CCAM kicks off two-day symposium, “Ultra Space”
The symposium examines the relationship between space, design and the human body, according to organizers.
Bryan Ventura, Contributing Photographer
Yale’s Center for Collaborative Arts & Media commenced its two-day spring 2023 symposium, “Ultra Space,” on April 27.
The symposium is designed to bring together artists, scientists and scholars to examine the intricate relationship between space, design and the human body, according to organizers. The event pays tribute to the pioneering ideas of artists-turned-architects Shusaku Arakawa and Madeline Gins, who advocated for the potential of architecture to extend human life.
Drawing inspiration from their work, the Ultra Space symposium will delve into the relationship between design and the human body across various mediums, including live performance, visual art and sound design.
“The Ultra Space Symposium emerged as an amalgamation of 3 plus years of Ultra Space research & explorations through coursework, exhibitions and workshops at CCAM,” said CCAM director Dana Karwas. “The goal of the Ultra Space symposium is to build and engage an interdisciplinary community and make this dialogue more impactful & accessible across Yale and beyond.”
The symposium features interdisciplinary conversations, panel discussions and hands-on workshops that delve into topics such as living in space, technosignatures on other planets and the potential of architectural volumes for the body in a weightless environment.
The symposium is accompanied by a multidisciplinary exhibition that showcases artwork from contributors, works from Arakawa and Gins, a collection of short films and the immersive virtual reality experience “Echoes of Silence,” created by Emmy Award-winning artist Tamara Shogaolu.
Aleksa Milojevic ARCH ’23 and Amelia Gates ARCH ’24, student researchers for Ultra Space, contributed an exhibition centering on an amulet they designed for the symposium.
“We try to envision the functionality a design should have, and sentimentality it should convene in order to be a feasible object of cultural value for the next major frontier crossing and exploration,” Milojevic said.
Gates offered further details on how their artifact came to be, mentioning that it involved a comprehensive investigation of moments in everyday life.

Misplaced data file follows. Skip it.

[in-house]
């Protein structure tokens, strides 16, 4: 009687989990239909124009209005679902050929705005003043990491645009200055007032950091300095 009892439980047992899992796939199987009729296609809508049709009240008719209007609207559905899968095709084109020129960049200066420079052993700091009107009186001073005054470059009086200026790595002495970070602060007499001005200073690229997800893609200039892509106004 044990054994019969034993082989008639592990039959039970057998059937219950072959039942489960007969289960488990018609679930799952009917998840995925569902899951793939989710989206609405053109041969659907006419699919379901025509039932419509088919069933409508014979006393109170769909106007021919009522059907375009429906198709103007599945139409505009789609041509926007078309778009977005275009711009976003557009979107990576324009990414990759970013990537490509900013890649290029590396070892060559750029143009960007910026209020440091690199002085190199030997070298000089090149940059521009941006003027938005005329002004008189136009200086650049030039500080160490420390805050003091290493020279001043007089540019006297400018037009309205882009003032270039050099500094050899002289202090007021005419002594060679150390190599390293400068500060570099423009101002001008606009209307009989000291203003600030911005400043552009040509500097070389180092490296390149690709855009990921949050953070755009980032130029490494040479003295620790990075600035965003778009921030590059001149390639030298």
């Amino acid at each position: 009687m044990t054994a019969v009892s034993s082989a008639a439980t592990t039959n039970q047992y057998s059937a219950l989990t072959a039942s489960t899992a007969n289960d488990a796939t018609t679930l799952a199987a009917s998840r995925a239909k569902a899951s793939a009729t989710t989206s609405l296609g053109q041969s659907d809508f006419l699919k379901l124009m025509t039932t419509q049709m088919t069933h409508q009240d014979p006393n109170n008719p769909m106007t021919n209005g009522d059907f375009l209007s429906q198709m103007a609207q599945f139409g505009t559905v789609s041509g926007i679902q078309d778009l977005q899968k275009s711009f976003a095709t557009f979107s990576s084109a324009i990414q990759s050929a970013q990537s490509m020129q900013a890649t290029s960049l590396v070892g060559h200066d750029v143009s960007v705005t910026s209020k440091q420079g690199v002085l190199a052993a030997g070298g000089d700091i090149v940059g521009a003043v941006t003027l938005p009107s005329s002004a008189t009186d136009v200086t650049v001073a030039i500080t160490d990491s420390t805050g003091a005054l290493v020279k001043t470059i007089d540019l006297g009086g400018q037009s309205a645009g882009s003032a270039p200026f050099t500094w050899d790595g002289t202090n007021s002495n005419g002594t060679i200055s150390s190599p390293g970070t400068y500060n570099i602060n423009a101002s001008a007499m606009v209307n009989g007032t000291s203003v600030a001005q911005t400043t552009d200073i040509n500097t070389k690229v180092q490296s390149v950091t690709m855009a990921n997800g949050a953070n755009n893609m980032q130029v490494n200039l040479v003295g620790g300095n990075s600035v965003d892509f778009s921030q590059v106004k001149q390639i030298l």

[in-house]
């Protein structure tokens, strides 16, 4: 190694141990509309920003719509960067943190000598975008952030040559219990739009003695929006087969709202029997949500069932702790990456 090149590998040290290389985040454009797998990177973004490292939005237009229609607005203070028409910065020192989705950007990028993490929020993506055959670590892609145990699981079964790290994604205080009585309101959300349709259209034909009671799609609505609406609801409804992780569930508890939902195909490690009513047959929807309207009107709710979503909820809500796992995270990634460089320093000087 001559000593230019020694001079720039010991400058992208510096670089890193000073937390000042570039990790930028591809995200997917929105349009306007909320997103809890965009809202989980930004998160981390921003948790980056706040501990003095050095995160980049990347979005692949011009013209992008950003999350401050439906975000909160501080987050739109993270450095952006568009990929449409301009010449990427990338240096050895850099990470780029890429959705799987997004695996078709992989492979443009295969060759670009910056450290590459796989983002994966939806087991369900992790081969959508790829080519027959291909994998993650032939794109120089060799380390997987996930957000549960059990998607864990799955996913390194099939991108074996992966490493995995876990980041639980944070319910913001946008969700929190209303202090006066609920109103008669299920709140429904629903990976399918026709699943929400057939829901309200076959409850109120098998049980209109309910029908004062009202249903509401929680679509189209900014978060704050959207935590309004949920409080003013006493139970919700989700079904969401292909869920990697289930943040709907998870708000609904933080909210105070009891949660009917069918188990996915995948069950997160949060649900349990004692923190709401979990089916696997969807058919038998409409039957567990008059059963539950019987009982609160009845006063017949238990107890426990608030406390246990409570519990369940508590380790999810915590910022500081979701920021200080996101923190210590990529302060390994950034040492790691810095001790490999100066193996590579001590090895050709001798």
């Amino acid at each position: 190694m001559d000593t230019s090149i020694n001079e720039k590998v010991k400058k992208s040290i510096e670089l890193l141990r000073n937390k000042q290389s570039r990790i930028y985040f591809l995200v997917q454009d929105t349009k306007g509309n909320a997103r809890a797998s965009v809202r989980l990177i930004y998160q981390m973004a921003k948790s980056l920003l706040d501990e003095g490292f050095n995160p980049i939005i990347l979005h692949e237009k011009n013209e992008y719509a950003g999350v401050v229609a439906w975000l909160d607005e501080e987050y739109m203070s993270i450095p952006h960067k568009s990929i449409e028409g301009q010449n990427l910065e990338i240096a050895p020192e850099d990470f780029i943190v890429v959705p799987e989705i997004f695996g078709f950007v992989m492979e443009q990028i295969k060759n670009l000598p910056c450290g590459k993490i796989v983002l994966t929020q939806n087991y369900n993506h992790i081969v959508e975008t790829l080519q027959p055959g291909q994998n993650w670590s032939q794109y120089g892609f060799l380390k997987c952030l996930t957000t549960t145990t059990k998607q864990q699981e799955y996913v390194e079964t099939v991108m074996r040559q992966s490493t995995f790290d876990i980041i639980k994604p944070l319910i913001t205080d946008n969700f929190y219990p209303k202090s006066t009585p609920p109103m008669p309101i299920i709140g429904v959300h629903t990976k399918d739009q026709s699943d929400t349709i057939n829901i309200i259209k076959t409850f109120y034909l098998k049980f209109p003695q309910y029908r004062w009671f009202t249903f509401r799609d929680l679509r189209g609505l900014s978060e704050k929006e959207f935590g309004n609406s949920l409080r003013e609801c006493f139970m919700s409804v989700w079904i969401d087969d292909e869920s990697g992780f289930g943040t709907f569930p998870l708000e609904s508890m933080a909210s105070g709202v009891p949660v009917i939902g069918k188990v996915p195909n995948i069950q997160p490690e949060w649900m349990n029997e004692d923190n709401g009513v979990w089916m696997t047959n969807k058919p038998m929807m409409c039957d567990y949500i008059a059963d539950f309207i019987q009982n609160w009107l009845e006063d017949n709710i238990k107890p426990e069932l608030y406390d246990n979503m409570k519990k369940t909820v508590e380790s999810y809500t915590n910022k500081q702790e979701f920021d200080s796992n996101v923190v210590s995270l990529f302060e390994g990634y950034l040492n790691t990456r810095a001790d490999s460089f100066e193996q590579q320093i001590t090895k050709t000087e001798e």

“The design process was accompanied by a documentation of precedents from everyday life, which address the idea of collective or individual memory,” added Gates.
The first day of the event had guests engage with activities including presentations on the “Ultra Space” printed volume and a live performance of Liam Bellam Sharpe MFA ’19’s multi-modal semi-opera “Latency.”
The second day brings discussions such as “Body/Cyborg/Alien? Embodying What’s Out There,” which will delve into the complexities of discovering alien life, and “What Do You See?”, a panel where only two of the five panelists are familiar with the featured artwork beforehand.
Attending guests can also immerse themselves in hands-on workshops such as “Manipulations,” which investigates the offsets between perceived space and projected space, and “Performance Rituals for Bodies in Space,” which explores the potential of architectural volumes for the body in the environment of weightlessness.
Lauren Dubowski, assistant director of CCAM, emphasizes the value of the interdisciplinary nature of the symposium. She explains that the event embodies the core principles of CCAM.
“Our interdisciplinary symposium model speaks to, and in a way, expresses CCAM as a whole,” said Dubowski. “With the ‘Ultra Space’ symposium, the work of the artists Arakawa and Gins has anchored the work our team members and many collaborators, who come from a wide range of creative backgrounds, are creating, supporting and sharing through these discussions, presentations, performances and more.”
Karwas believes that the “Ultra Space” symposium delves into crucial themes that have emerged following years of isolation and reduced connections due to the pandemic, including the activation of the body and connections between bodies. In addition, the interplay of technology and space is particularly relevant in today’s global landscape, according to Karwas.
“The current tech, AI, and space industries are in a competitive landscape moving at lightspeed, and right now, we all need to consider the body and ethics and people,” Karwas told the News.
The symposium will continue through Friday, April 28 at the Center for Collaborative Arts and Media on 149 York St.